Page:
Table 1 A summary of trials of proton pump inhibitors for stress ulcer prophylaxis

Potential adverse effects associated with stress ulcer prophylaxis therapy

Controversy surrounds the relationship between the use of stress ulcer prophylaxis and the development of infectious complications, particularly infection-related ventilator-associated complications (IVAC) and Clostridium difficile infection. Gastric acid plays an important role in natural host defense, with an intragastric pH < 4 being optimal for bactericidal action [30]. Accordingly, suppressing gastric acid production and raising the intragastric pH above this bactericidal threshold has the capacity to increase colonization of the stomach with pathogenic organisms.

Stress ulcer prophylaxis and infection-related ventilator- associated complications

For the purpose of this review, the updated term 'infection-related ventilator-associated complication' has been used in preference to the previous term ventilator- associated pneumonia (VAP). In 2013, the Centers for Disease Control and Prevention proposed new definitions for patients receiving mechanical ventilation, including IVAC to improve objectivity and facilitate comparability [31]. Although prior studies investigating stress ulcer prophylaxis have exclusively used the term VAP to report data, with the inherent subjectivity associated with this diagnosis, we believe that using the recently proposed definitions for IVAC in future studies will more accurately determine whether stress ulcer prophylaxis increases adverse events during mechanical ventilation. It should be recognized, however, that the previous studies all referred to VAP rather than IVAC.

A mechanism that has been proposed to contribute to IVAC is the contamination of the oropharyngeal area by reflux of gastric fluid, with subsequent aspiration of the oropharyngeal bacteria to the lower airways [32]. Because numerous organisms are unable to live in an acidic environment, the administration of drugs to increase gastric pH could facilitate gastric colonization with pathogenic organisms and predispose to respiratory infections [30]. In ambulant patients, use of PPIs has been associated with an increased risk of community- acquired pneumonia (CAP) [33]. Laheij et al. reported a 1.89 fold increase in the risk of CAP in those taking PPIs versus those who had stopped using PPIs [33], with a correlation between dose of PPI and risk of pneumonia [33].

In the critically ill, however, data relating intragastric pH and pulmonary infections are inconsistent. Some studies have reported a higher occurrence of IVAC in patients who received drugs to increase gastric pH compared to those who received sucralfate [34], supporting the importance of gastric acidity and the role of the entero-pulmonary route. However, Heyland et al. reported that while the delivery of acidified enteral feeds (pH 3.5) preserved gastric acidity and dramatically reduced gastric bacterial growth and lowered the rate of Gram-negative bacterial growth in tracheal suction, there was no reduction in frequency of VAP [35]. In a metaanalysis of data comparing H2RBs and placebo, which did not adjust for enteral nutrition, Cook et al. reported a trend towards increased rates of pneumonia with the routine use of H2RBs [13].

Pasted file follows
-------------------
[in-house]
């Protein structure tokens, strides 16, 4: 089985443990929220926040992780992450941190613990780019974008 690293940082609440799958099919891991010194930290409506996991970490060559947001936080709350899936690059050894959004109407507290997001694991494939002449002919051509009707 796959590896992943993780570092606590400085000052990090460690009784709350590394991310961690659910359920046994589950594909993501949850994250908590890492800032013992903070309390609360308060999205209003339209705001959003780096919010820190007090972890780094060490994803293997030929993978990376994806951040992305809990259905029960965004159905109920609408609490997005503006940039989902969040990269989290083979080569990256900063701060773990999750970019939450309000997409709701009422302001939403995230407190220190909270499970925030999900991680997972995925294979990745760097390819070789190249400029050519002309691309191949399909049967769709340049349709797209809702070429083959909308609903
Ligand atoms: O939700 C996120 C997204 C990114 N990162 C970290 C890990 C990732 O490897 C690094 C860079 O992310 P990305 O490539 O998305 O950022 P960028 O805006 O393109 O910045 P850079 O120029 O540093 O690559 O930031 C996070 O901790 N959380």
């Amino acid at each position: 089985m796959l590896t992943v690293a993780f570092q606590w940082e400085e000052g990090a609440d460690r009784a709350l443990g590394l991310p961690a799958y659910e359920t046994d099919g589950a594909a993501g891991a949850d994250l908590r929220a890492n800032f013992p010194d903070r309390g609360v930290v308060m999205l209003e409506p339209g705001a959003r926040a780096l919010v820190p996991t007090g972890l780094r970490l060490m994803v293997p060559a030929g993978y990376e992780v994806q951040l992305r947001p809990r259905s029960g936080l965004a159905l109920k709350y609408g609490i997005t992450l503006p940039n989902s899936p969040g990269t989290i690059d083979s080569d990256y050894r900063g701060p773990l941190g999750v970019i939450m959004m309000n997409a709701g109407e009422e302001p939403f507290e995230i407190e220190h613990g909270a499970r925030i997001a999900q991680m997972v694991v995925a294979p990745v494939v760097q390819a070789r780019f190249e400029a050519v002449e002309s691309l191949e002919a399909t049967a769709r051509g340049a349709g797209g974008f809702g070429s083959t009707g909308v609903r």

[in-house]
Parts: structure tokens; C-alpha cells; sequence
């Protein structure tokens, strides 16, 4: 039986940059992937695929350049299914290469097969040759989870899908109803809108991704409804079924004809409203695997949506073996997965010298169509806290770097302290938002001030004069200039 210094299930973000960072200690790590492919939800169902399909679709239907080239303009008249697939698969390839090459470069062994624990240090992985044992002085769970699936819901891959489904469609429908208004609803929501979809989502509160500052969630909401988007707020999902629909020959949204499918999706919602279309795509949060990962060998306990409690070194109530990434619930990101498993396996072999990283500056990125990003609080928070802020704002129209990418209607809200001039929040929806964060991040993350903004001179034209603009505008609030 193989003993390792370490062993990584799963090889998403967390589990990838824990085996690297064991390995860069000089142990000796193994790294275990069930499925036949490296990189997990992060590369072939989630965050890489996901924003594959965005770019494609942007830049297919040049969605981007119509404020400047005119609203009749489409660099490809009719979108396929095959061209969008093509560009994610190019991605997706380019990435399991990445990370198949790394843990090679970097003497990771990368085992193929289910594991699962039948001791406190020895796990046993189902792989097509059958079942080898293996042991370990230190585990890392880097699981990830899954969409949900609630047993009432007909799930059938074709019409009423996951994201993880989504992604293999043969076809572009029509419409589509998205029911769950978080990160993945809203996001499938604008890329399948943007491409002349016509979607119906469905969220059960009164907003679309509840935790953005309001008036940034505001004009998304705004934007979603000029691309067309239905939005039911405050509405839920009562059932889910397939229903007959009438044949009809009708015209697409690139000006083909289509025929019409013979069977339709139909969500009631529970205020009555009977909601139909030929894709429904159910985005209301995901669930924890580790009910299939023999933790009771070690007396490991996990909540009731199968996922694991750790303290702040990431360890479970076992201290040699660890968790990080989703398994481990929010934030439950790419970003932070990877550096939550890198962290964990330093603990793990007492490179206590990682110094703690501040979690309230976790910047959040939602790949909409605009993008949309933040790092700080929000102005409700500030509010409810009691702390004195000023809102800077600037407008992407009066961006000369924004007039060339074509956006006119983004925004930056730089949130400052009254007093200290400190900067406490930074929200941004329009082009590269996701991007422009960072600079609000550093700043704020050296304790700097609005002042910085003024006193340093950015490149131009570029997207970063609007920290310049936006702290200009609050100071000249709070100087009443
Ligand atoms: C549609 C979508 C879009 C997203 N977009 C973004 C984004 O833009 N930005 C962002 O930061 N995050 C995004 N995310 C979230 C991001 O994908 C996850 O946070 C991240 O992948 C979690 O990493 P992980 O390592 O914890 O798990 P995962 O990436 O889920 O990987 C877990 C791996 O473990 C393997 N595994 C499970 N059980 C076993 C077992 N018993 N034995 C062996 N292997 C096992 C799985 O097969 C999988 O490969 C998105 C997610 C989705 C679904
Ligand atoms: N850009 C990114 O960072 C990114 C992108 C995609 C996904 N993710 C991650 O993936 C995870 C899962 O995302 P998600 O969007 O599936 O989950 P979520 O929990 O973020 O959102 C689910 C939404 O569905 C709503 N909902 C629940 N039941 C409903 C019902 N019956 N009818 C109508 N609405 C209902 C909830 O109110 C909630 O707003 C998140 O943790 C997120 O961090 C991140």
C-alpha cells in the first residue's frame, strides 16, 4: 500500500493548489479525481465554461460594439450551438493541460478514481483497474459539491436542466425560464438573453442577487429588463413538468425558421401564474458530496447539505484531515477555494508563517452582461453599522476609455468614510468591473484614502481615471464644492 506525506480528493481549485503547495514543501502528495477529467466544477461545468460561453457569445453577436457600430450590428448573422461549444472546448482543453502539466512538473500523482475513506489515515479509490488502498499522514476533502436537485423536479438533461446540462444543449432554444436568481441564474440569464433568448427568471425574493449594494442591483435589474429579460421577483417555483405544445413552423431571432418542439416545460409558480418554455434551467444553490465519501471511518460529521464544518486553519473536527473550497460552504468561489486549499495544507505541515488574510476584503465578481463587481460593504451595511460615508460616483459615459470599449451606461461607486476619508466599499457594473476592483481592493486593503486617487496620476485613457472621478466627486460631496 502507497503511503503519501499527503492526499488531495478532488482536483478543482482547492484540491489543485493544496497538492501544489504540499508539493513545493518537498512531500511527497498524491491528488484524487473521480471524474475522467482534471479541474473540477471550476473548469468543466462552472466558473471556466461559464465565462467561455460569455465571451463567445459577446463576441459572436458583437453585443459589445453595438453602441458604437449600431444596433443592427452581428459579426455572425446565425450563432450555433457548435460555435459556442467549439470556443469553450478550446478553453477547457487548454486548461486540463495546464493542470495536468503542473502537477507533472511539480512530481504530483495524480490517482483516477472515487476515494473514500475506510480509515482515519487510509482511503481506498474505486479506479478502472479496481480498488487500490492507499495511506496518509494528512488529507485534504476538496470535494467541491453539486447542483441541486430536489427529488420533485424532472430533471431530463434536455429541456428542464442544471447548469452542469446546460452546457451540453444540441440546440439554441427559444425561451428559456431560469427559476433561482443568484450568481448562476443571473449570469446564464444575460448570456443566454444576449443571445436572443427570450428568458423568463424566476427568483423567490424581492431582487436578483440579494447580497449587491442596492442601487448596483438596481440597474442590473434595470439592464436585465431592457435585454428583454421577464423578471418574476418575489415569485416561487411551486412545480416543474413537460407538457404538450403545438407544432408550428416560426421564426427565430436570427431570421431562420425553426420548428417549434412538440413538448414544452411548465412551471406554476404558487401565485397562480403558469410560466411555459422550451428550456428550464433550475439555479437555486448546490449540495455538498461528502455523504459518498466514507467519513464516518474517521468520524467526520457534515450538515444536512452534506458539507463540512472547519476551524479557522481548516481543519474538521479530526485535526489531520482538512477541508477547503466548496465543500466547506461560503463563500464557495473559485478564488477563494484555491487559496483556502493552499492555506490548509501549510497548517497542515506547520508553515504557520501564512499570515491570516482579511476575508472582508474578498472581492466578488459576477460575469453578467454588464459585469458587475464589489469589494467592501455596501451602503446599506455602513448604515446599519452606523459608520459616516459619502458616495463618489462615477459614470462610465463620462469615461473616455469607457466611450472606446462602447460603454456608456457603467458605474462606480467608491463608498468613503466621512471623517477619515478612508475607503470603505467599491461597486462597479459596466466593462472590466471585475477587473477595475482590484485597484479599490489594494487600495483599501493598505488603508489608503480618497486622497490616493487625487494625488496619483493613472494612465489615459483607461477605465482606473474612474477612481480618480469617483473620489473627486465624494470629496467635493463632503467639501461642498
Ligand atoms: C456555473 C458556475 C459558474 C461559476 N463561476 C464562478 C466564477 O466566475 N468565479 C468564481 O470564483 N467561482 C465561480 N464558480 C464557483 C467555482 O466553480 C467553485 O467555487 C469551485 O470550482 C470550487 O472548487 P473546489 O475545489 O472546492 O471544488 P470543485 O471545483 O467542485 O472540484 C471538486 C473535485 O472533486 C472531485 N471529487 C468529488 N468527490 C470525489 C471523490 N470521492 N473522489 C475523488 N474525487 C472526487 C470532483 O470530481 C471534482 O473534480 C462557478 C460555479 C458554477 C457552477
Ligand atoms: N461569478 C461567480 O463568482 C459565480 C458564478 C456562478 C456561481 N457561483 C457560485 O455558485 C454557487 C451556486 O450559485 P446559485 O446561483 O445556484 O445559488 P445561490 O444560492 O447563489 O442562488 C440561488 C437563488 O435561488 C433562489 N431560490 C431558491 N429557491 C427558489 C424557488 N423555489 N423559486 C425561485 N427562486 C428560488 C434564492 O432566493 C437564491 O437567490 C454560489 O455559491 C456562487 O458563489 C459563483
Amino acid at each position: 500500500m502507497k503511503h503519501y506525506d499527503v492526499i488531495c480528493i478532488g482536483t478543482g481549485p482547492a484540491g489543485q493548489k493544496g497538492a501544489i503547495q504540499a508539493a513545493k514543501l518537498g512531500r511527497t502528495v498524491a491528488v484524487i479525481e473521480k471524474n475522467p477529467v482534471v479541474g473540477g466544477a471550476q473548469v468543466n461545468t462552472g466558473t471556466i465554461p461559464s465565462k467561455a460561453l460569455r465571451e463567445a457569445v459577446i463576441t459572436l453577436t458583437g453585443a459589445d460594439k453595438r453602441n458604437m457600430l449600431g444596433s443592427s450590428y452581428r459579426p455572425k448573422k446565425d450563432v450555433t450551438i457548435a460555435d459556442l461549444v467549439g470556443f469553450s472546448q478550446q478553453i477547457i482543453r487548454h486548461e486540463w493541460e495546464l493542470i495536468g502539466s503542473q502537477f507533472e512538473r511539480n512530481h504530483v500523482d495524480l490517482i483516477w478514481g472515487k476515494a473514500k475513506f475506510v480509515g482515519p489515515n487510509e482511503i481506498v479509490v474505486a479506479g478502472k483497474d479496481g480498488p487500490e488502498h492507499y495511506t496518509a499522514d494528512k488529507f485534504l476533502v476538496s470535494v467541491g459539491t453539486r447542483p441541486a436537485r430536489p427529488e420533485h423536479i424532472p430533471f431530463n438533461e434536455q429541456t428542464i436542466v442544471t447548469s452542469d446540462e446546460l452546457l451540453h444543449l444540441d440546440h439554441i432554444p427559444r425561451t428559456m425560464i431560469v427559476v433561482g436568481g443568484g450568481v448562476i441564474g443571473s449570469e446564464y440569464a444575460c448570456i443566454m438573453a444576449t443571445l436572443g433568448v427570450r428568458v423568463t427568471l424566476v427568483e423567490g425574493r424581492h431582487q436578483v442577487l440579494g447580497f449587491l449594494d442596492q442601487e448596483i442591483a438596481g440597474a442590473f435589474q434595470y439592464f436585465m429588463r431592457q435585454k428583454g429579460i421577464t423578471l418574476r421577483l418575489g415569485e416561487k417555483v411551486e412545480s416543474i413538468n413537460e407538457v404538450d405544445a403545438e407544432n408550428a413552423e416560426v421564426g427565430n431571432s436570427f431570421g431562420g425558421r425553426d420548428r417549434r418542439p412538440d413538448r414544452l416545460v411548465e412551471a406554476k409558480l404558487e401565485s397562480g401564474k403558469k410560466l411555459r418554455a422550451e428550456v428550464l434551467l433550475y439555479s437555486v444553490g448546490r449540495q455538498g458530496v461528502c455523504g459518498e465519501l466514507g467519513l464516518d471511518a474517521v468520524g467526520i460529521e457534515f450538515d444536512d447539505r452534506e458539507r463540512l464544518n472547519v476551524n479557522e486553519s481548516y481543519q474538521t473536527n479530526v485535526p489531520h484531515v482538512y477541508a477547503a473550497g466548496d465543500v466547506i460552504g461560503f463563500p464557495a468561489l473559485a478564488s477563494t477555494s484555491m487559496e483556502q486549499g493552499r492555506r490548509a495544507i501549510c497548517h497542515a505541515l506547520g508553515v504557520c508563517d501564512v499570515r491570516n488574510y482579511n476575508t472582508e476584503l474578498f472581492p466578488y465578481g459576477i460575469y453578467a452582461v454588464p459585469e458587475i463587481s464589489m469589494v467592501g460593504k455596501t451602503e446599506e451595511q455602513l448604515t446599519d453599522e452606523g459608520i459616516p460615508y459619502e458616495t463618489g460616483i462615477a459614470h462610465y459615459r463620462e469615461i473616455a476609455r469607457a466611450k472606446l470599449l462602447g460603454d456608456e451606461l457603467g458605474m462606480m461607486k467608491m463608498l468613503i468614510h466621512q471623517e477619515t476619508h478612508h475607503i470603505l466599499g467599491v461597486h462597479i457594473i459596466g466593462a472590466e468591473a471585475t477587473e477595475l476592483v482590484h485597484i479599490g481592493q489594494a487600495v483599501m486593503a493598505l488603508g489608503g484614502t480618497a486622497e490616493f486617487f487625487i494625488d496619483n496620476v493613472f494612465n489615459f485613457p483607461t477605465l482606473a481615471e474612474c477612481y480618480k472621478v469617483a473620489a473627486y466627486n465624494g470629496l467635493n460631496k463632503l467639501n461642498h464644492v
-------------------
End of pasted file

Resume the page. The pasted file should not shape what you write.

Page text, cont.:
Despite PPI prophylaxis being a key recommendation of the Surviving Sepsis Guidelines, there have been no large-scale prospective randomized trials that have compared PPIs and placebo to determine the efficacy and/or adverse events associated with their use [12]. Nevertheless, the rate of IVAC associated with PPI use is likely to be at least similar to that observed with H2RBs [6]. Furthermore, if tolerance to H2RBs occurs, and increasing pH increases the risk of IVAC, it is plausible that VAP rates will be even greater in patients receiving PPIs. Regardless of whether H2RBs or PPIs are more harmful in creating the ideal environment to alter bacterial colonization of the stomach, this issue is likely to be particularly relevant for enterally fed patients, as enteral feeding per se may be a risk factor for IVAC [36].

Stress ulcer prophylaxis and Clostridium difficile infection

Symptomatic infection with C. difficile occurs relatively frequently in mechanically ventilated critically ill patients. Using data from over 65,000 patients in the United States who required prolonged ventilation, C. difficile-associated diseases were present in > 5 % of patients [37]. Furthermore C. difficile infections are important because infection leads to a substantial increase in hospital length of stay (6.1 days; 95 % confidence interval 4.9-7.4) [37].

There is a plausible biological mechanism that acid- suppression increases the risk of developing C. difficile colonization, because host immunity is compromised by a higher pH environment in the stomach [38]. Observational studies have reported an association between iatrogenic acid suppression and C. difficile-associated diseases [38]. In a prospective case-control study of 303 patients admitted to a general medical ward, Yearsley et al. reported a two-fold increase in C. difficile-associated diseases in patients receiving PPIs [39]. However, to the best of our knowledge, there are no epidemiological data detailing C. difficile-associated diseases in critically ill patients receiving stress ulcer prophylaxis.